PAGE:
In essence, when we humiliate someone, we take away their humility. Make them “less,” a lower form of human. Isabel Wilkerson has written a great deal in Caste about how this was done in this country with racism, bias, segregation and violence. Read the history of Nazism in Germany and you’ll see similar patterns. It plays out, painfully, on, and around, the planet as well. David Montgomery in his terrific book, Dirt, says, “In many ways, soil degradation set the long-wavelength pattern of history, as wars, natural disasters, and climate shifts pulled the trigger on environmental guns loaded by soil loss and degradation.” Much the same thing, I believe, happens in organizations, families or communities. As Brené Brown says, people who have been humiliated (which is, at some level, all of us) often lead “from hurt rather than leading from heart [which] means we’re working our shit out on other people… Inflicting hurt rather than feeling hurt becomes a habit.”
One of the most devastating examples of all this on climate, country, and community would be the Dust Bowl in the American Midwest in the 1930s. PBS calls the Dust Bowl, “The worst man-made ecological disaster in American history … It is also a morality tale about our relationship to the land that sustains us—a lesson we ignore at our peril.” It was created in great part by taking huge tracts of land, and putting them, inappropriately, under the plow—the thin topsoil of the region simply blew away into the air. Sticking to the metaphors, it serves as a good reminder what can happen—both to the land, and to our organizations—when humiliation is the order of the day, both humus and humbleness are lost in the wind.
The good news is that topsoil can—both in nature and metaphorically in the organizational ecosystem—be restored. Franklin Roosevelt said during the Dust Bowl, “The nation that destroys its soil destroys itself.” Translate it back. The organization that destroys its humbleness destroys itself.
adrienne maree brown asks, “Do we have the capacity to sustain humility? … To relax in our smallness, our insignificance?” I believe that the answer is yes. And, in fact, I will suggest doing so is essential if we want to create the kind of sustainable organizational ecosystems that we imagine. Places where humiliation is an aberration, and humbleness becomes the expected, accepted and abundant norm. Because, as author Rachel Carson wrote in the amazing and insightfully ahead of its time, Silent Spring, “Humbleness is in order.”
Here are seven things that I believe we can do right here, right now, to make sure we keep our humbleness—our organizational “humus”—intact:
1. Model it. When we as leaders stay, more often than not, in a state of humbleness, we demonstrate daily to others that humility is the way to be. We help our coworkers to grow as individuals. In the process we reduce rage and anger, increase inclusion, reduce loneliness, encourage positive beliefs, build hope, collaboration, kindness, and then some.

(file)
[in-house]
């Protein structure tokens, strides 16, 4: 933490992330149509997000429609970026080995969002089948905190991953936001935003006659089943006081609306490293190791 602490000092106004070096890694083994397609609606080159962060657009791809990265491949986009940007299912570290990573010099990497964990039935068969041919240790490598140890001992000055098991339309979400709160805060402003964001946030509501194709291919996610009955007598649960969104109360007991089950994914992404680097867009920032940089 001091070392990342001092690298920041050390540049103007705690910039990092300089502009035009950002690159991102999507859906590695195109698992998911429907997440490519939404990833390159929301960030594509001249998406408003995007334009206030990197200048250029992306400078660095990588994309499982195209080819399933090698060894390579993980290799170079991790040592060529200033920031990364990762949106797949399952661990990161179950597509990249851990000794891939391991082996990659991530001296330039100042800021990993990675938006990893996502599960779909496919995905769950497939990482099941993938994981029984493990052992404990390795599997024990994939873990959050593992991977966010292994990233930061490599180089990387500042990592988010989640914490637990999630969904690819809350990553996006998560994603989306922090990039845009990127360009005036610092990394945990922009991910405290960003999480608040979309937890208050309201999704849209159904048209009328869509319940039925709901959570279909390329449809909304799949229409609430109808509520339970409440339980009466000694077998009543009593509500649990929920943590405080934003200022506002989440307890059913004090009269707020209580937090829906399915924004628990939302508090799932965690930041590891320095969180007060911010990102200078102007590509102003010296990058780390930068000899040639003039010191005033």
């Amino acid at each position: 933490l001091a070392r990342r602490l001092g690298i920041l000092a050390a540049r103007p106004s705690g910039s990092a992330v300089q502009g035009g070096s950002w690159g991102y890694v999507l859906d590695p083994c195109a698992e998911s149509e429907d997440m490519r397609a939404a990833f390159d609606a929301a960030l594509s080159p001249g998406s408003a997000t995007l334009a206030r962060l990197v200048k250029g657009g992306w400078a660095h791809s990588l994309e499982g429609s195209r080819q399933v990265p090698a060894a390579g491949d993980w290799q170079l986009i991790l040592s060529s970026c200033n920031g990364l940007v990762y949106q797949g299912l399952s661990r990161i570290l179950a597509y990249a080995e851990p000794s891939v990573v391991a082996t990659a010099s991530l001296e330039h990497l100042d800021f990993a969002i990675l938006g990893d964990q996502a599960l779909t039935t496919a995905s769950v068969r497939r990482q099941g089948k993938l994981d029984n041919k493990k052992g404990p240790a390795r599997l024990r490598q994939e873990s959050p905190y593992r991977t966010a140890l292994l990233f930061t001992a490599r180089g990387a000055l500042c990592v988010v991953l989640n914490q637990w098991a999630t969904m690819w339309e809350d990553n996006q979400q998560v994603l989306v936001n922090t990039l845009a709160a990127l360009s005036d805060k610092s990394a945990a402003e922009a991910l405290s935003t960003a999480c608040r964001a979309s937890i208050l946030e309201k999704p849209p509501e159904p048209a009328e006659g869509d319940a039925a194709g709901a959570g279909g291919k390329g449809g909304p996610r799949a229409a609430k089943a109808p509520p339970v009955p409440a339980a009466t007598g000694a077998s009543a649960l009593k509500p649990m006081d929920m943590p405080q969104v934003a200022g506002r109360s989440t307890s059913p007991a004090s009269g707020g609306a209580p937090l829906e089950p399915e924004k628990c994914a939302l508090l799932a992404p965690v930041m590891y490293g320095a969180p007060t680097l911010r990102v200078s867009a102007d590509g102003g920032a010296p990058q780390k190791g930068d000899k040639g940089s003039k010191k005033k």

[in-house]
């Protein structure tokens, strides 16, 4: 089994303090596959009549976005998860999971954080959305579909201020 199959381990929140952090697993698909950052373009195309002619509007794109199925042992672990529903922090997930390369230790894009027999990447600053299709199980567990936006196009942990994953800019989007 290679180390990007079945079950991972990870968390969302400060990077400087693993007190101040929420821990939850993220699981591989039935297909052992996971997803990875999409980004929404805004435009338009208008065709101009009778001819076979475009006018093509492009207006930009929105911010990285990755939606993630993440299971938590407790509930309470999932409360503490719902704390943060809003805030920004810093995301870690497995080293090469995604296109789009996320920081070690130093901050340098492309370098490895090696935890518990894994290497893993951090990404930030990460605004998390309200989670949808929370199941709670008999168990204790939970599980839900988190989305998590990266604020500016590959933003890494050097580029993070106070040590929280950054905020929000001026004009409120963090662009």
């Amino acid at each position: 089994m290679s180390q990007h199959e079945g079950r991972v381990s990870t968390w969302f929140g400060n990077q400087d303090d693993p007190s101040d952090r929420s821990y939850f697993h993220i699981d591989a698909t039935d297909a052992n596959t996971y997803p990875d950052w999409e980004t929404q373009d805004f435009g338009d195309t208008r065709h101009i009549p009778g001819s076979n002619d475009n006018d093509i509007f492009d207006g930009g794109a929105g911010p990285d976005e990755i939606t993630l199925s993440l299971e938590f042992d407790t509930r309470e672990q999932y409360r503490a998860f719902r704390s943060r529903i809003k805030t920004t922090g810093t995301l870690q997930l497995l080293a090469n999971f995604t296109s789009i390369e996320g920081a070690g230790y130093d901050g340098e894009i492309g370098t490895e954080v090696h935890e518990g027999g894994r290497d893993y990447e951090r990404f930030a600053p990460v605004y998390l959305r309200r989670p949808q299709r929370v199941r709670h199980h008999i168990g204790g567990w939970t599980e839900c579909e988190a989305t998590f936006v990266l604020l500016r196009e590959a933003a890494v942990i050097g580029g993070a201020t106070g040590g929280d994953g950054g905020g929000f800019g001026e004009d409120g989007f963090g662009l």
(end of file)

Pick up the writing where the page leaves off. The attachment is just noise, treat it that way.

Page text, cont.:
2. Hire for it. I wrote about this in the pamphlet “Humility,” and Patrick Lencioni has a whole series of good questions in The Ideal Team Player that you can use to make it happen.
3. Train for it. Although I would have said the opposite several years ago, I’ve come to believe that we can train folks to be humble. The pamphlet lists 16 ways—like our Bottom-Line Change process, energy management, ending meetings with appreciations, etc.—through which I’ve realized we have already been unconsciously training for humbleness for years here at Zingerman’s.
4. Expect it. Make humbleness part of work in the same way that we do customer service, Servant Leadership, or greeting everyone we see with a smile (yes, even while wearing masks). We have it written into our new Statement of Beliefs: “We believe humility is an essential ingredient for effective leadership and contributes to personal growth and success.” Once we’ve been clear that it’s a job expectation then, when we notice unhumble behavior, it’s very reasonable to, gently but firmly, ask folks to correct their course.
5. When humiliation does happen, we can acknowledge it, apologize, and always respectfully (never vengefully), make things right. Those who are familiar with our approach to service will recognize those as the first three steps we use to handling customer complaints.
6. Help people become themselves. Ultimately, when we’re at our most humble, we’re also at our most human, appreciating ourselves for who we are, embracing that we’re all imperfect and wonderful at the same time. Individuals who are living a healthy humility, rarely humiliate others—we and the planet will all be better for it. Ultimately, I would suggest this is one of the most important pieces of our work.
7. Help restore humbleness. To “reground” an organizational ecosystem from which humility has eroded, try regular “amendments” to your cultural soil of kindness, generosity, hope, positive beliefs, and dignity.
When we create an organization where humility is regularly at hand—and where its opposite, humiliation, is an aberration that’s quickly corrected for—we will be on our way to having the kind of healthy sustainable ecosystems we seek. Think about it. As Michael Gelb said, “You can change your life by changing the way you think about yourself and your potential.” Metaphors matter. Without humus, we will have a hard time growing the crops we need to feed ourselves. Without humility we will have a hard time feeding our spirits and sustaining our organizations. We have the power to look in, to reflect, to renew our spirit, get meaningfully grounded, and through that work, to make the future for all. As Thoreau once suggested, “Heaven is under our feet as well as over our heads.”
*** This post is an excerpt from Ari’s Top 5, a weekly newsletter from Ari himself. Sign up to receive Ari’s Top 5 here!